It’s not as head-turning a rebellion as the one that helped democratic socialist India Walton, in her first run for office, beat a four-term incumbent mayor in last summer’s Democratic primary.
But it’s a lot of the same people, a lot of the same energy. And community activists elsewhere would do well to examine what’s happening here.
The current uprising has to do with redistricting the city’s Common Council to comport with 2020 US Census numbers, which showed Buffalo gaining population for the first time since 1950.
Redistricting is not a sexy topic. At its best it is wonkish, involving complicated formulas and tests for compactness, population deviation, and racial balance. At its worst it is corrupt—an opportunity for once-in-a-decade deals between politicians seeking to protect themselves and their allies from challengers.
Eleven years ago, when Buffalo was still losing population, a pair of city councilmen (at the time, all members of the city’s Common Council were men—as they are today) struck such a deal, with the approval of their fellow legislators.
The longtime representative of an East Side district that had been hemorrhaging people for decades needed to add voters to his district—preferably white voters. The Common Council president, a Black pastor, had some he was happy to lose. Plus, the pastor was living in a waterfront condominium that was outside the district he represented.
So, in 2011, the council redrew those two districts, connecting a swath of depopulated, largely Black East Side with a densely populated, mostly white West Side neighborhood, via one-block-wide corridors, one of which strained to attach the pastor’s condominium to his district.
You don’t have to know a thing about Buffalo or its neighborhoods to look at this map and recognize a textbook case of gerrymandering:
The central, light-blue district is Ellicott, represented by Council President Darius Pridgen. The tan district that surrounds it is Fillmore, represented at the time by David Franczyk.
Franczyk has since retired. Pridgen no longer lives in that waterfront condo. The political underpinnings of that deal have vanished.
And yet, when a redistricting commission empaneled by the council earlier this year unveiled its proposed new map in May, there were few changes. Fillmore still resembled a bird of prey, wings spread wide, swooping out of the sky; Ellicott District, while it shed its egregious waterfront annex, continued to sport strange peninsulas.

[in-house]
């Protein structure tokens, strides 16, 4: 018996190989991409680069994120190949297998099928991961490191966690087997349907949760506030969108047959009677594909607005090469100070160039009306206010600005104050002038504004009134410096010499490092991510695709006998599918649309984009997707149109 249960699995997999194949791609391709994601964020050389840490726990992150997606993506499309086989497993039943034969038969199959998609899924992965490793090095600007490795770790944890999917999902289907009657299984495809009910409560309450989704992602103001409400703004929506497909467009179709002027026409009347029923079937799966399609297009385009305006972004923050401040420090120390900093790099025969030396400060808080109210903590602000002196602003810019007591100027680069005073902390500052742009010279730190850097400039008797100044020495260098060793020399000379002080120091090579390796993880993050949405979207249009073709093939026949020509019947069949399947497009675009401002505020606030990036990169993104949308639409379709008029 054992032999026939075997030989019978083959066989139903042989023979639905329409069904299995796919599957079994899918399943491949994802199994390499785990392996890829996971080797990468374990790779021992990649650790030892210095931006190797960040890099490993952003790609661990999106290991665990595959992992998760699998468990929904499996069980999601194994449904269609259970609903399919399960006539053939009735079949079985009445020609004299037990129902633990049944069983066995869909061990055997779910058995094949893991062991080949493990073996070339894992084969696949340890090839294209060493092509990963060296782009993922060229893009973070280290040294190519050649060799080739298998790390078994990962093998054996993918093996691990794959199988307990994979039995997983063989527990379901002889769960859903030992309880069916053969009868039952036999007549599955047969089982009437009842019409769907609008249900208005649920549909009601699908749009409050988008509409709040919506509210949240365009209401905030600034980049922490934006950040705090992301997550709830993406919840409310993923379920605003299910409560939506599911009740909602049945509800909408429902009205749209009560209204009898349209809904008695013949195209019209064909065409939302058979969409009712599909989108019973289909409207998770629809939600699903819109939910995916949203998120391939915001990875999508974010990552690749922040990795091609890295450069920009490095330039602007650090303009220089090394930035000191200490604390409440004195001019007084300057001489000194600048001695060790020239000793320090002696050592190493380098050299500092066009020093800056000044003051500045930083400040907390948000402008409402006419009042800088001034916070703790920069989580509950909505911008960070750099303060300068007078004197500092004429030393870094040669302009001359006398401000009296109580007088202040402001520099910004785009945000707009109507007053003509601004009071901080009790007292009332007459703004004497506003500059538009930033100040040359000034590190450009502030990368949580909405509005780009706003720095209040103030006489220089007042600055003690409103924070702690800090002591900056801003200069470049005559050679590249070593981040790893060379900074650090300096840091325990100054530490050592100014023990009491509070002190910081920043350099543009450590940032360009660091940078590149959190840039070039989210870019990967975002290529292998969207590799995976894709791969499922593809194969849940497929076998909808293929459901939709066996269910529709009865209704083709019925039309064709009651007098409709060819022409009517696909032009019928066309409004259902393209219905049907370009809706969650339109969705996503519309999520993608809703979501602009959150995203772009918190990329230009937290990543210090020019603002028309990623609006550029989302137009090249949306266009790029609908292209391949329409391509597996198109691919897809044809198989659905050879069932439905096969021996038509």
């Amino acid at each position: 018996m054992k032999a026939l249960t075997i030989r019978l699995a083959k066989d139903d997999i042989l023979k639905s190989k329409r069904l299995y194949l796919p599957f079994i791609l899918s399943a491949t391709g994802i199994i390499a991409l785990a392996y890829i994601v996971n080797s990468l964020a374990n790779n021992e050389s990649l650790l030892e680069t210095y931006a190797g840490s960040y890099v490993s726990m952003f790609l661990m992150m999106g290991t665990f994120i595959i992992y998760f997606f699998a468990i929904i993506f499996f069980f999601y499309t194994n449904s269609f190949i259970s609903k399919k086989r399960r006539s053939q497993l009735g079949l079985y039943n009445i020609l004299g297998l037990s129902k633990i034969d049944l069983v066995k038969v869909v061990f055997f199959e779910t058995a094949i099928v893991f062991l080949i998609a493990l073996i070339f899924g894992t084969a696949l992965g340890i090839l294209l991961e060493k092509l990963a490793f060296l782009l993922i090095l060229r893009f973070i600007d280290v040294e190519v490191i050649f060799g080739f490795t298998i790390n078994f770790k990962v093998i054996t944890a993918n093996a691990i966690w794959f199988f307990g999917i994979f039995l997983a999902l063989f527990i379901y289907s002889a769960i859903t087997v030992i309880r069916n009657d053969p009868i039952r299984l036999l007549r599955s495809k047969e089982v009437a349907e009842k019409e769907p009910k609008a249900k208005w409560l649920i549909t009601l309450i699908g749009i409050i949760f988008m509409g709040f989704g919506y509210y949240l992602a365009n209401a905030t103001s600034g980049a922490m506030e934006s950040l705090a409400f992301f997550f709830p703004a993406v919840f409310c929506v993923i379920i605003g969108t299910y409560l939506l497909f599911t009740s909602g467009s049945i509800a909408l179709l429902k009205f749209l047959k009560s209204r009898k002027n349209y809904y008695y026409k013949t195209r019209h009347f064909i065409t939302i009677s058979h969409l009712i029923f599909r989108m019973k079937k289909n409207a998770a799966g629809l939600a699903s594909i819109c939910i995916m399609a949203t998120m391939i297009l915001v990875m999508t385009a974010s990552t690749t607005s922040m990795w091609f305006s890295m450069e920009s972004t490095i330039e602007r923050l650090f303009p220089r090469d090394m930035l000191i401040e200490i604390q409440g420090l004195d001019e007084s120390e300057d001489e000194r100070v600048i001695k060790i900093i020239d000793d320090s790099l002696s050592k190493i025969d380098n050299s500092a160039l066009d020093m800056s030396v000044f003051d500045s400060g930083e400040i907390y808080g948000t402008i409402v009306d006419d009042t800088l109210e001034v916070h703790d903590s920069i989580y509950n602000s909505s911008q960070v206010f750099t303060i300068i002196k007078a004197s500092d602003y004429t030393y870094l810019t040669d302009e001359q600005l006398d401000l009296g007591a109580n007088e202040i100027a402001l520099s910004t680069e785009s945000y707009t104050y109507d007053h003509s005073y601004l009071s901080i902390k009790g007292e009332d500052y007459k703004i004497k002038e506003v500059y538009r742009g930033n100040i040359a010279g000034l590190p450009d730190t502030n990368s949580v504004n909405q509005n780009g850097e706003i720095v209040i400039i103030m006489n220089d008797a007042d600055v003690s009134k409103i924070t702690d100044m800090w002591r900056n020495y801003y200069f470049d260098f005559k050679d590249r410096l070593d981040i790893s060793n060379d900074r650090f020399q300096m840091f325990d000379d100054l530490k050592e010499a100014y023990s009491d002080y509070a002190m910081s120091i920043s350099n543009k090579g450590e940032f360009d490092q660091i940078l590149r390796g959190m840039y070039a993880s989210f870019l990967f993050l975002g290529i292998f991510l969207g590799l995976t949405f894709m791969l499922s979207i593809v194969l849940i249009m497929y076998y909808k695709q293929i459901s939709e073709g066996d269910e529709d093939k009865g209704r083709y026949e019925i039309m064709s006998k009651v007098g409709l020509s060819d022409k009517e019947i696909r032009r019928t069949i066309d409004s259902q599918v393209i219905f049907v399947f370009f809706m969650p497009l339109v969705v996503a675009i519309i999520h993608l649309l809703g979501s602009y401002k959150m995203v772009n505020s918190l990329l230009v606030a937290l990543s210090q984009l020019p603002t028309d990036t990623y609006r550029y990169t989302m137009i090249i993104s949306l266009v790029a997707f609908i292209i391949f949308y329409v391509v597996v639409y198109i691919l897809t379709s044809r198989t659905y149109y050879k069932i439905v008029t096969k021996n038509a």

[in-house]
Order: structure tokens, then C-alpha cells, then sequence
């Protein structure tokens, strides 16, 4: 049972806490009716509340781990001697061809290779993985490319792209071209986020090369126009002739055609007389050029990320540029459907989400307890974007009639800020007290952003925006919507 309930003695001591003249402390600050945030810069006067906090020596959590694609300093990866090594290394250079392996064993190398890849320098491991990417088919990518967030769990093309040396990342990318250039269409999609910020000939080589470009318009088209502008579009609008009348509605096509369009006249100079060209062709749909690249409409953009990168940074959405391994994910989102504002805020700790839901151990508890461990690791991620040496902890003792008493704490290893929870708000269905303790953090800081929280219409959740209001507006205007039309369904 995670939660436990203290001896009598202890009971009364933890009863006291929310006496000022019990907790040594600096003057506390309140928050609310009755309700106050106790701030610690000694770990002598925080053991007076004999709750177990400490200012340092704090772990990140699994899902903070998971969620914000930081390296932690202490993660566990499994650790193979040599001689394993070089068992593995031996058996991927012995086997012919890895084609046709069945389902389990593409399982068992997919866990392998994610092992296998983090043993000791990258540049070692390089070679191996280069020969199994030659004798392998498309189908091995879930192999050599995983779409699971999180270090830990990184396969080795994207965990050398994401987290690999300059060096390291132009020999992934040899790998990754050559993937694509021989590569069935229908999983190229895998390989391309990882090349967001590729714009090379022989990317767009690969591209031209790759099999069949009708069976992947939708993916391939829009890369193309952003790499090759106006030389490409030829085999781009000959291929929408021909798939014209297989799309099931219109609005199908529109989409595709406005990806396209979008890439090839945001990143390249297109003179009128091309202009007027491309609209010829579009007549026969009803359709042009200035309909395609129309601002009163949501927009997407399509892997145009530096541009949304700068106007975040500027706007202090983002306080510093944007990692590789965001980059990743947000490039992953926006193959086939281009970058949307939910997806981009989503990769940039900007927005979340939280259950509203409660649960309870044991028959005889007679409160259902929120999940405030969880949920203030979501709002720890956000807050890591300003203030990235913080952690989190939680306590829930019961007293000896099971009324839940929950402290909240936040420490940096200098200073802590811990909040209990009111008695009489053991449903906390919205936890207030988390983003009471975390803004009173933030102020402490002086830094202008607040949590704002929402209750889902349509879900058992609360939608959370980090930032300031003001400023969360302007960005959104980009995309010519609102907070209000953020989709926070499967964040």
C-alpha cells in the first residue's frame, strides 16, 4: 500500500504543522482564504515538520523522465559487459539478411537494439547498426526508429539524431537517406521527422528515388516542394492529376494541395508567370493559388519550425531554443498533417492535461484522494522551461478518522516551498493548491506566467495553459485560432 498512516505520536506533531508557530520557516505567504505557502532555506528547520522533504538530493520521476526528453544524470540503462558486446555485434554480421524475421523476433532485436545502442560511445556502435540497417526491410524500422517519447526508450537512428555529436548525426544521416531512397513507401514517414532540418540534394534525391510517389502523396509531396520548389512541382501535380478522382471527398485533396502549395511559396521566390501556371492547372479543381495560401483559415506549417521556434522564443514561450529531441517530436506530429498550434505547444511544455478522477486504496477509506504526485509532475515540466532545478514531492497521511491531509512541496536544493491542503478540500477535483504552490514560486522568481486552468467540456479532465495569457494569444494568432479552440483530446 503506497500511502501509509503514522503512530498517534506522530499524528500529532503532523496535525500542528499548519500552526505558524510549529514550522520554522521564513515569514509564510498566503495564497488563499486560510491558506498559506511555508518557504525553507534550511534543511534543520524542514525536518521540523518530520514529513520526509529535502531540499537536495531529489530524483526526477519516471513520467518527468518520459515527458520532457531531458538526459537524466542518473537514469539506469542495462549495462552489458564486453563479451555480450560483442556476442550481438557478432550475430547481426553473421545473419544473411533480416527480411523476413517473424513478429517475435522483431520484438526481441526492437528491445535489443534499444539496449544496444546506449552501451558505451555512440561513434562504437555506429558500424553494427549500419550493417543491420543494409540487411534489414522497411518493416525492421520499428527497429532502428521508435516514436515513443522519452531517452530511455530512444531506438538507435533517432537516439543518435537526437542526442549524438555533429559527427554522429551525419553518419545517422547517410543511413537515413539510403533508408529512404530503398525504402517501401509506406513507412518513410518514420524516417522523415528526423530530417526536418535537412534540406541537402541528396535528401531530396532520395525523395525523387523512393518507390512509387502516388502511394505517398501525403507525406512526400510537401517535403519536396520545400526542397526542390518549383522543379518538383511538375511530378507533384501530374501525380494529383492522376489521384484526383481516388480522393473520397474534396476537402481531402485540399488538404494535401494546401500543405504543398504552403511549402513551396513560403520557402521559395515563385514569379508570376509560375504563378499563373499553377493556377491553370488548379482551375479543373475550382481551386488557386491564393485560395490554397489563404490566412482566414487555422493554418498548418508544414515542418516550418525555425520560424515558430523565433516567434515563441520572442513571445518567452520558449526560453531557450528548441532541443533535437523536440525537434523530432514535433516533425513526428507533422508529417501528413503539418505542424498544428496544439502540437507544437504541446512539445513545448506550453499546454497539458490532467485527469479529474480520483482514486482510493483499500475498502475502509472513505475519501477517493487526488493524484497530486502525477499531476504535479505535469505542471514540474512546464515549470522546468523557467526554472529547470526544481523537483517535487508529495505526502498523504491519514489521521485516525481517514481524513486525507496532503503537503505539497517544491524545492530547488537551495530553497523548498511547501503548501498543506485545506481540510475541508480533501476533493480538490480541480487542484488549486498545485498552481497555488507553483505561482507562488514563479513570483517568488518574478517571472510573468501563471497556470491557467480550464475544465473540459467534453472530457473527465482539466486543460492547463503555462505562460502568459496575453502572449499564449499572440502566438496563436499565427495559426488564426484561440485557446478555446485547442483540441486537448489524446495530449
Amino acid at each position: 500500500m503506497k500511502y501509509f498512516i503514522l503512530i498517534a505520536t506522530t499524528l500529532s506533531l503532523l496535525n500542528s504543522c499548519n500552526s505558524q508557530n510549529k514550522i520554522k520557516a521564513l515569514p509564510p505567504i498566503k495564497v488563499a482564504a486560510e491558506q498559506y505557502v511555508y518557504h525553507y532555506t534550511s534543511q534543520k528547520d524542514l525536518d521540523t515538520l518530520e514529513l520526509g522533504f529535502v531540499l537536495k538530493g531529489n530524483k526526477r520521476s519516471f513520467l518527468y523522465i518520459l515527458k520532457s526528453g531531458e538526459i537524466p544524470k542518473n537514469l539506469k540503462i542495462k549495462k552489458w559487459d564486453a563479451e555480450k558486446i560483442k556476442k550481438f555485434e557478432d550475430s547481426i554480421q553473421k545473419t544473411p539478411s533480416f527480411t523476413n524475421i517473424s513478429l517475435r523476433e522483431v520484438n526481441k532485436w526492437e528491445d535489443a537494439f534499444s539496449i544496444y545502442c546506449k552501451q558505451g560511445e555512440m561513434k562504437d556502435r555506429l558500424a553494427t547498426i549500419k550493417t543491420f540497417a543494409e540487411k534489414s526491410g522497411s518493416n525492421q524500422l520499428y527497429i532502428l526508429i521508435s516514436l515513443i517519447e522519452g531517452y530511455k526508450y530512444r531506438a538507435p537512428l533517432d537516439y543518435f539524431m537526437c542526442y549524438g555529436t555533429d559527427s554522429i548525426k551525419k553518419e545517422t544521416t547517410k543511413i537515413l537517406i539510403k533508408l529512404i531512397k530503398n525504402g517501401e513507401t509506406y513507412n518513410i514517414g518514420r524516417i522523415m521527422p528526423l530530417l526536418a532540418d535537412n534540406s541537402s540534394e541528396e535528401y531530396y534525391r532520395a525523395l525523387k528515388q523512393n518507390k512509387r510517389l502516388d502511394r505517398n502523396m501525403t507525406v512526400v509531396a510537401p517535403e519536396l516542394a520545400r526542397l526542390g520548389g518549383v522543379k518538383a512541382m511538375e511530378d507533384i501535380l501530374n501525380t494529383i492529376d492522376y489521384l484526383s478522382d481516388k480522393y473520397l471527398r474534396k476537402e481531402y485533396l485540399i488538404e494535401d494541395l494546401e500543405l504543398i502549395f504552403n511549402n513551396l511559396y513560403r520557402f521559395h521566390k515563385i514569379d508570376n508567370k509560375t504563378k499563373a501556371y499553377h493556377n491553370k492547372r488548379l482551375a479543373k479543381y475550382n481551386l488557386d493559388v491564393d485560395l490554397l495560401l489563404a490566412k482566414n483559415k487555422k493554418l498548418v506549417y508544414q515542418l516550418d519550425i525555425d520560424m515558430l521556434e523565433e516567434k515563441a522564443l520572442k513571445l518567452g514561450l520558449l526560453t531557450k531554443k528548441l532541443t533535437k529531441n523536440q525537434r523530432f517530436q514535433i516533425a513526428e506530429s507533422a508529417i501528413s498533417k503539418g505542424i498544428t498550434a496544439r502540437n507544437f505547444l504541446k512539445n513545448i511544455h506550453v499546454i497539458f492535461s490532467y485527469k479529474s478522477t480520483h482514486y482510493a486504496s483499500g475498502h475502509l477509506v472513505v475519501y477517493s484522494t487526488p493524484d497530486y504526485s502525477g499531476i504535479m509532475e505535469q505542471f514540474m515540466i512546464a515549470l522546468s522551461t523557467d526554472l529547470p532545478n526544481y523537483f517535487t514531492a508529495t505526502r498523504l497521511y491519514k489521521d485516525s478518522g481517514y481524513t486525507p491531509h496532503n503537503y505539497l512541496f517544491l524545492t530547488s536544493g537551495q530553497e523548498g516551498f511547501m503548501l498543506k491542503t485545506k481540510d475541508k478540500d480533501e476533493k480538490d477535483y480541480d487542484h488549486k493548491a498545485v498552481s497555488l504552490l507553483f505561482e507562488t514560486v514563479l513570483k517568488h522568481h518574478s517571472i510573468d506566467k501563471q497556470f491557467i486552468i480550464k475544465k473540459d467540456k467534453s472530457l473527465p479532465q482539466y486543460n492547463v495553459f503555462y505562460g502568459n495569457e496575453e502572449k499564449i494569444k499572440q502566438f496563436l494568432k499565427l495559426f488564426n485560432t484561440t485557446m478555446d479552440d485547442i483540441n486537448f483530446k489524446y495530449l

It was an incumbent protection proposal, designed to keep councilmen in the districts they know, with the voters they know, for the next 10 years—and most particularly next year, when all nine councilmen must run for reelection. It keeps the West Side home of Franczyk’s successor, Mitch Nowakowski, within Fillmore District.
This is hardly unique to Buffalo. Everywhere across the country, where legislators direct the redistricting process, the results tend to cater to incumbents first, communities second. And, no doubt, the bones of many long-irrelevant political deals are entombed in the legislative maps of other cities.
“Guided by the dead hand of the past,” as a local election lawyer put it, encouraging Buffalo’s councilmen to return to the drawing board.
But what happened here next is unusual. Anywhere. And maybe worth learning from.
The council-appointed commission held a public hearing on the evening of May 18, four days after a teenage white supremacist murdered 10 Black people in an East Side supermarket (Ellicott District, if you’re wondering). Two members of the public attended. Just one spoke, proclaiming the commission’s proposal “an excellent map,” because it reunited his block club in one district. It had been split in two in 2011.
The person who didn’t speak was Dr. Russell Weaver, a data geographer with Cornell University’s International Labor Relations School. Weaver was once a legislative staffer for Buffalo’s Common Council. He served on the 2011 redistricting commission that produced the gerrymandered map perpetuated by the proposal he’d just seen. He had been the lone vote against it.
So Weaver went home, booted up his computers, and started drawing maps. Then he began posting his work on Twitter. He shared the criteria he was using: compactness, which means a minimum of weird shapes and protuberances; keeping neighborhoods, as defined by city planners for policy purposes, intact; promoting racial equity. He shared fine-bore Census data to show what he was doing.
His efforts were soon abetted and amplified by Our City Action Buffalo, a coalition of activists who were deeply involved in Walton’s mayoral campaign last year. Our City Action packed a June 28 public hearing with speakers, more than 100 of them. All opposed the council’s redistricting plan—which had been constructed behind closed doors with no public input. All supported the alternative redistricting plan created by Weaver and promoted by Our City Action.